37 Customer Experience Statistics You Need to Know
Customer experience is the new black.
If you made it here, congratulations! You’ve done the work to get through to your audience and garnered some interest.
Whoever you’ve reached wants to learn more about you. It’s like a second date. They know they’re interested, so they just keep moving that relationship forward.
If you’re trying to keep up with the many stages of the lifecycle, we define them as:
Simply put: the more relatable you are to them, the more likely they are to buy.
You’ll continue to educate customers once they’re locked in. But this preliminary education stage is make-or-break when it comes to securing them.
This is your chance to show them why you’re different. If you don’t do that, you’re likely to lose clicks.
By this point, they’ve probably left an email trail on your site or given you a call.
Think about that fitness tracker example again: once someone decides to go all-in on a tracker, they have to decide which one. It’s daunting, really.
The customer has two watches to choose from: a full-blown smartwatch and a simple fitness tracker. By this point, they’ve already decided they don’t want all the bells and whistles, just health tracking.
Their choice? A fitness tracker.
Next step? Get to know the fitness tracker brand.
They’ll probably research functions, styles, prices, battery life, even your company’s values. Most people Google and check out social media pages and websites.
They’re now weighing their options based on these (more specific) things:
Consider featuring explainer videos highlighting its best assets or a product comparison chart, like this one, that compares your product to others.
You might add a values page to your site and clips of happy customers on social.
plus, you have to think about those new prospects filtering back in.
The point of this stage is to move potential customers to customers.
There are a few places they might have found you:
You should be able to market directly to them in any of those places, with a CTA at the end.
Wherever they found you should send them to your site where they’ll find a transitional offer or to your phone number to find out more.
Once they reach out, you’re in. You now have contacts.
You’ll now be able to find out what they’re most interested in and send them exactly the right messages.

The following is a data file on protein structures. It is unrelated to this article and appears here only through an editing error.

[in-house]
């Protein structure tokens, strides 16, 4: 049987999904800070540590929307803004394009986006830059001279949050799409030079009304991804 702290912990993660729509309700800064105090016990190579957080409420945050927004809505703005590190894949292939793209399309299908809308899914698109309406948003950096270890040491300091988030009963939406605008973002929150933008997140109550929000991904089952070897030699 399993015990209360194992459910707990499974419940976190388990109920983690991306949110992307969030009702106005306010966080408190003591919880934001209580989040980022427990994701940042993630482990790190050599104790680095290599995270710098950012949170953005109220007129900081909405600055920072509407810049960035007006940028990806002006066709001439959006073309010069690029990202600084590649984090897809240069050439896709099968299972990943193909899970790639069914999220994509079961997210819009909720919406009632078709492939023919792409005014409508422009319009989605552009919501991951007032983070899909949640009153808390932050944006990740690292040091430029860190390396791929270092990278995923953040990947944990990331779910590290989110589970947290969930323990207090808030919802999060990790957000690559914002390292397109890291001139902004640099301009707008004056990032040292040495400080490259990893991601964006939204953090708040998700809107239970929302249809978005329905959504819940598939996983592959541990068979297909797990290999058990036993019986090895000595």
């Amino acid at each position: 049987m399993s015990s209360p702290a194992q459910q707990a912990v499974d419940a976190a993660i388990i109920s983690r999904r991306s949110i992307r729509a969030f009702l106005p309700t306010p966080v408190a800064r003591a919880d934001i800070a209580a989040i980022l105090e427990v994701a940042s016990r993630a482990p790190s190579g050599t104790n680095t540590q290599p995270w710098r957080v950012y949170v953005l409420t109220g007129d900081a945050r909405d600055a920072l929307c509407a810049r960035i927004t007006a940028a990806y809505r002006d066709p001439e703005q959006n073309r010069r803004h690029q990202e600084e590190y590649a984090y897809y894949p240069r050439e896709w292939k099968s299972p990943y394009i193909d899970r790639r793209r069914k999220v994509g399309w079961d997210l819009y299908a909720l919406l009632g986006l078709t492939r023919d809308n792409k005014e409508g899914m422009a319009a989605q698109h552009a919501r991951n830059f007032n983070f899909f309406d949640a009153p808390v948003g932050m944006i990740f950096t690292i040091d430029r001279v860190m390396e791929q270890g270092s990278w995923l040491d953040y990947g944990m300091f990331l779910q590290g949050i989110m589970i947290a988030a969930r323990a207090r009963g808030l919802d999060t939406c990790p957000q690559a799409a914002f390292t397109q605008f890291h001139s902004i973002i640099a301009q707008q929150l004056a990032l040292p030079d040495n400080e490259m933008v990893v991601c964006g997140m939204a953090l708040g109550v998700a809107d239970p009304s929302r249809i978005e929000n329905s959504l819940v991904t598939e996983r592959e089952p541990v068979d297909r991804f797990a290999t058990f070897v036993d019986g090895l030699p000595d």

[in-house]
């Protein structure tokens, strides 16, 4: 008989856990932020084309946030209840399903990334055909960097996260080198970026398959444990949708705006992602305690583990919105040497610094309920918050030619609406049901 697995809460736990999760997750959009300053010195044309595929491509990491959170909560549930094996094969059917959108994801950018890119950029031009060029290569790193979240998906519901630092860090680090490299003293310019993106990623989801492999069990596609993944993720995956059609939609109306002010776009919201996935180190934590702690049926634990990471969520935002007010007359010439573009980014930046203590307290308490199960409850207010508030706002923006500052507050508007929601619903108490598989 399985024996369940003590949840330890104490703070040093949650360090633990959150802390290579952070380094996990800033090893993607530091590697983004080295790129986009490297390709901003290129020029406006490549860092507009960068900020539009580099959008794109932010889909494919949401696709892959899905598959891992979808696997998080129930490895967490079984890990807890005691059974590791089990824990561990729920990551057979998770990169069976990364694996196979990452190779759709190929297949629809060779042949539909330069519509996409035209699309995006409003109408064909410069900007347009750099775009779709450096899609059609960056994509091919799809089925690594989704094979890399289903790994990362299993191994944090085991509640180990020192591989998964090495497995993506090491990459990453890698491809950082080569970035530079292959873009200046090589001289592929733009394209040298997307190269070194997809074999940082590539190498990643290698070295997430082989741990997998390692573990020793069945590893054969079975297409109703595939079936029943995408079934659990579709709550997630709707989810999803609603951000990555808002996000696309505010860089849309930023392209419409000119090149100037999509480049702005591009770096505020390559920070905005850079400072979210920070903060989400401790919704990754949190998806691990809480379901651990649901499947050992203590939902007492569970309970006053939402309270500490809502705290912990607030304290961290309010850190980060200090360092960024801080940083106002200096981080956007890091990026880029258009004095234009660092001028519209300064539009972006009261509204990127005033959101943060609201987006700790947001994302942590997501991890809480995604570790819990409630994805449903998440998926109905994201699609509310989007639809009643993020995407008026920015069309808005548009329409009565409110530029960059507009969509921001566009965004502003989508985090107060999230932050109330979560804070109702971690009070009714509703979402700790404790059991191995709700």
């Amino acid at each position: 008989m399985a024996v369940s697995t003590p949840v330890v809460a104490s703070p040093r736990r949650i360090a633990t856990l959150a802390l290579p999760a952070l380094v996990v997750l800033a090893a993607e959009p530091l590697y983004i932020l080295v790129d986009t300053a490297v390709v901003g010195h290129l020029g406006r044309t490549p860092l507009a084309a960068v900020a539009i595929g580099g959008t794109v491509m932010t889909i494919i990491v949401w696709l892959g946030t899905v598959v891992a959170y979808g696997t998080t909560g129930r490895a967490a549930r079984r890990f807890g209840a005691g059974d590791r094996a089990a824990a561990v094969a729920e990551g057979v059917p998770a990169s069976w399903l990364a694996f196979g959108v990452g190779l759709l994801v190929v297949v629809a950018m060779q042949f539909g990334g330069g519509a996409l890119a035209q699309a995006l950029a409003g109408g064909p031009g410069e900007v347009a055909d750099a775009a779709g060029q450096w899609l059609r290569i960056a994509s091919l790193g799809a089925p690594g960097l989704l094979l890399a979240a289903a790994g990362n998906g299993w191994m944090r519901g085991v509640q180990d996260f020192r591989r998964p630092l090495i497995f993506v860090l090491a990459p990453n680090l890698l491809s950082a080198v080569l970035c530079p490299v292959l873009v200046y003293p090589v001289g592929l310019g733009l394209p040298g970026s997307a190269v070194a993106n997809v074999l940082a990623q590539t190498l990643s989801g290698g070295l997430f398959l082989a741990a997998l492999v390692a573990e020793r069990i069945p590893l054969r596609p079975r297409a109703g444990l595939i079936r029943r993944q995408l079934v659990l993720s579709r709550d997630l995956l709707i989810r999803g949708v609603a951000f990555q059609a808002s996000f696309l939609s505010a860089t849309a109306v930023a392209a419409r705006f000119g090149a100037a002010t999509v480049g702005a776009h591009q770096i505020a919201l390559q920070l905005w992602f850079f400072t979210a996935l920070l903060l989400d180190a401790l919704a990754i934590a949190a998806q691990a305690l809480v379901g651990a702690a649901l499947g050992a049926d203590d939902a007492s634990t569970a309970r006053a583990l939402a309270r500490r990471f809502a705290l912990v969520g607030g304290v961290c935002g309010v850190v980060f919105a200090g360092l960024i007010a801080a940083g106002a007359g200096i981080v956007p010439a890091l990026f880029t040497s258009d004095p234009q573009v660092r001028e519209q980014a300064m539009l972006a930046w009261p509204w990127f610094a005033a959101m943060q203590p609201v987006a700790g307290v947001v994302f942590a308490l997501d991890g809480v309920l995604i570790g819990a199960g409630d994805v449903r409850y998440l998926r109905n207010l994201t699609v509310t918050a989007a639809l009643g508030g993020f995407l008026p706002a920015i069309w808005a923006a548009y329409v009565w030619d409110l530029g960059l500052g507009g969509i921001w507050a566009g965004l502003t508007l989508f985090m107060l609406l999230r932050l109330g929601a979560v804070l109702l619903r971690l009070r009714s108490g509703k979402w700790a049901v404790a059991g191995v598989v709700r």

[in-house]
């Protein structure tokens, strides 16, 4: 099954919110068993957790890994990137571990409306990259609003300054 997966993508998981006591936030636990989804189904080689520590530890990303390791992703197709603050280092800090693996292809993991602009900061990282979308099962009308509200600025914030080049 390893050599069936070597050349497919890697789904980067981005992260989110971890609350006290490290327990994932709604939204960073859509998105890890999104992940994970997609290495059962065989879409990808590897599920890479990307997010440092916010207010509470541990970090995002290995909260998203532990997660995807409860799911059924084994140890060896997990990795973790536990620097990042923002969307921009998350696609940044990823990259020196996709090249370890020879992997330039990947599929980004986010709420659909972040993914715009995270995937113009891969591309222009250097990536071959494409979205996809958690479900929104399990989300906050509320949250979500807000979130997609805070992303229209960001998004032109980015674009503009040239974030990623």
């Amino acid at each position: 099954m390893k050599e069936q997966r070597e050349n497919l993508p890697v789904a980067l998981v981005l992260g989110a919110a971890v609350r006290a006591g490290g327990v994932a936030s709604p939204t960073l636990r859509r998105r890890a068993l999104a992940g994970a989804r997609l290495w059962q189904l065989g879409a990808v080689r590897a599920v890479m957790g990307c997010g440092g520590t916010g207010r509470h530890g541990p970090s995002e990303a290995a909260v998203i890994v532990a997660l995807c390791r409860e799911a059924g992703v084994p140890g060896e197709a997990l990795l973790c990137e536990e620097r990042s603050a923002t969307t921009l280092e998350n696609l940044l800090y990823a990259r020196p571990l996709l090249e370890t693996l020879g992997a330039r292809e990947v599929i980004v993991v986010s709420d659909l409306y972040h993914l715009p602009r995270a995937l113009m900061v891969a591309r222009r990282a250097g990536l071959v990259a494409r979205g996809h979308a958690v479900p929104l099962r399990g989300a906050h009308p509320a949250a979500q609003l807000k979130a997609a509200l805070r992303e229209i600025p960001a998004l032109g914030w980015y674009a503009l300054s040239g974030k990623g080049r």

Since they’ve given you their email address, they’ve opted into your emails. This is a great time to catch them up to speed on what you’re about.
You want to show them your options, maybe offer a discount code.
Use their data to decide what direction to go from there, only offering them relevant content.
This might spur them to a decision, meaning you get a sale.
Almost 4 billion people are connected to the internet. (!!!)
And 75% of internet users read blogs regularly.
Make sure you market to the people who will click every page on your website for the most complete picture possible.
Update your blog section regularly so they have the information they’re looking for and understand more about your company.
A blog section also functions as a home for successful CTAs, so you’ll likely get leads here.
People like to watch quality content.
There are few ways to take it if you want to try your hand at filming:
You can place these on your site or in their inbox after they sign up.
It doesn’t need to be a documentary -- a few short videos will do.
Doesn’t everybody like proof that a company does what it says it will? *slowly raises hand*
Adding testimonials gives you that extra edge so your customers know they can trust you.
When you get down to it, this is the deciding moment. It’s your acquisition pivot point.
Moving forward, you’ll reach the conversion stage, where all of your customer personalization skills make the dream work.
Need better education strategies? Schedule a call now!
To educate yourself a little better, read the rest of the posts in our series: “Understanding the Customer Lifecycle.”
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